You can do this with any of the lines in the song, just go through one by one and think them through. It is obviously not so simple as 'a man loves a girl but she can't shoot a gun out in Europe in World War One and so he is real, real sad.' It is very obviously more complicated than that, and the ambivalence itself suggests that it is a complex thing the narrator is dealing with. While what the narrator is specifically dealing with is a matter still to be determined by further discussion and analysis, it is clear that it is something of the nature that I suggest, even if I don't have it down exactly.

    Criticism of my analysis is also welcome. As is both support and discussion.
    zeppelinkamikazeon July 23, 2009   Link
  • +2
    General CommentWell this might be taking a overly romantic view on the song, but I see the red and purple as the red white and blue american flag stained with bloodshed, to mix with the white and blue to become red and purple.
    The Pashon December 13, 2008   Link
  • 0
    General CommentThere seems to be some obvious reference to WWI in the chorus. How this relates to the singers feelings though I don't know. Anyone got any ideas?
    AshedEyeson June 05, 2008   Link
  • 0
    General Commentyar, its definitely about war, im not sure about red and purple... in my opinion its like "Red and purple by our side" >>> red=bloody, purple=cold?
    great song though
    gusanguson August 15, 2008   Link
  • 0
    General Commenti think red and purple were the colors of the first aid/medic's badges on the battlefield during WWI
    sonuvagoonon August 27, 2008   Link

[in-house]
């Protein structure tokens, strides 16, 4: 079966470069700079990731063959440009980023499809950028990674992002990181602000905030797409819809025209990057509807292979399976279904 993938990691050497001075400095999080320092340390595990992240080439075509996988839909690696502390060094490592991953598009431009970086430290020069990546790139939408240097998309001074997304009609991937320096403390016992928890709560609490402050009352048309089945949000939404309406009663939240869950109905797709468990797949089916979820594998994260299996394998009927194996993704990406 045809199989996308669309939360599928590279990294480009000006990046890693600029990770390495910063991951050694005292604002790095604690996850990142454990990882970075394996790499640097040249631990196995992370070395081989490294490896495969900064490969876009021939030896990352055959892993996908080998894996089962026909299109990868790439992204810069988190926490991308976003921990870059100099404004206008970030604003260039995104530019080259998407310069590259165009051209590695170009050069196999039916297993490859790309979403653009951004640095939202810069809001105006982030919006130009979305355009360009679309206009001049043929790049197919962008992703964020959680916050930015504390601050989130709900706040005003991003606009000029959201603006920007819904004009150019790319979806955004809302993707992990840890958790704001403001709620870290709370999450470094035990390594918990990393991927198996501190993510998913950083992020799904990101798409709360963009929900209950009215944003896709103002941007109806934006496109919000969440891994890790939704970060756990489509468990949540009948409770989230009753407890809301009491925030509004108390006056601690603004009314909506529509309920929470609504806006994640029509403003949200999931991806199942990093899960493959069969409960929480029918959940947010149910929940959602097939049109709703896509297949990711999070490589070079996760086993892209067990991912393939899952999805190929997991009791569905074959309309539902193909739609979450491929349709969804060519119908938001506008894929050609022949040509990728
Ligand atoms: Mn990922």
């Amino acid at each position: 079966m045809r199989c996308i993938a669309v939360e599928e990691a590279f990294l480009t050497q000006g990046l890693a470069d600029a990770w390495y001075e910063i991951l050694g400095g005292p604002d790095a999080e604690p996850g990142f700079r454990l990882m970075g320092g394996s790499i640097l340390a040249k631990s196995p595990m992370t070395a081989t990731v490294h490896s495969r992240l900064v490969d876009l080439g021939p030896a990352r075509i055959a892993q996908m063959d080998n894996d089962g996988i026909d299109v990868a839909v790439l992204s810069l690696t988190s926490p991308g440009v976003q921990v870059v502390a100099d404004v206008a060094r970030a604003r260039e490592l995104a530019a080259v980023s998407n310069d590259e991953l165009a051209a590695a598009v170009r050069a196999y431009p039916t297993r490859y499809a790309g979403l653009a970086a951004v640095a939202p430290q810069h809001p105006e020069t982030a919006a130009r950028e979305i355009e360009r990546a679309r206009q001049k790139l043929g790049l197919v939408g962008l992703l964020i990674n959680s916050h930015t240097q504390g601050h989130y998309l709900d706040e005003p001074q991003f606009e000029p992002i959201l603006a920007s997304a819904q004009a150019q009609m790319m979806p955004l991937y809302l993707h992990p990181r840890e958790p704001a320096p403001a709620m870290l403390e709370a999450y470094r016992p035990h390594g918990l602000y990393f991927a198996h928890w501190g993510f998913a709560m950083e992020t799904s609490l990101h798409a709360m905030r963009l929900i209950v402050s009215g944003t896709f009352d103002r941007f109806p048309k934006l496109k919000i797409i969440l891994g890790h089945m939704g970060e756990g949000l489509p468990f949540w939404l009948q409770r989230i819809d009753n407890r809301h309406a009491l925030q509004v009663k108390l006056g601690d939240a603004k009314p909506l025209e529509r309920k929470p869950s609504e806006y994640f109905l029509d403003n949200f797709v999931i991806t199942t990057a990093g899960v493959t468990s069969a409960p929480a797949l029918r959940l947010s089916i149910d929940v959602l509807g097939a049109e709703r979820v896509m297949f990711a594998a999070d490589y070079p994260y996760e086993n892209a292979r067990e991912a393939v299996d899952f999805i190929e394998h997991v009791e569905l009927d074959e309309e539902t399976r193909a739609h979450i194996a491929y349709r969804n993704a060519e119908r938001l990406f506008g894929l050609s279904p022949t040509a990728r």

• 0
    General Commentpurple..
    Maybe this is a reference to the whole purple heart thing?
    and red could refer to blood,
    Meelzon January 21, 2009   Link
  • 0
    General CommentI think that this song is supposed to be sung from from the soldier who is fighting in WWI. He seems to be singing to his love. He misses her and wants to her to fight with him in the trenches. I think that purple goes with red because red would represent both love and bloodshed, purple might represent purple like a purple heart, awarded to those who have died fighting. He dies in battle, and only the purple heart is brought back to her. "Say You'll Never Leave Us" might refer to him protecting and watching her even after he dies.
    Lis4Locaon March 25, 2009   Link
  • 0
    General Commenti agree with everyone else about the wwi thing.... he seems to want his lover there but he knows that he can't and is fearful of returning to her and making her life less safe, maybe because of ptsd due to what he saw in war? doesnt stop him from loving her. either way, beautiful song, of course.
    katiediditon June 27, 2009   Link
  • 0
    General CommentI have no idea what this song is about, really. It's just one of those songs that anybody can relate to, even if we dont know the specific meaning.
    morethanmistakeson October 06, 2010   Link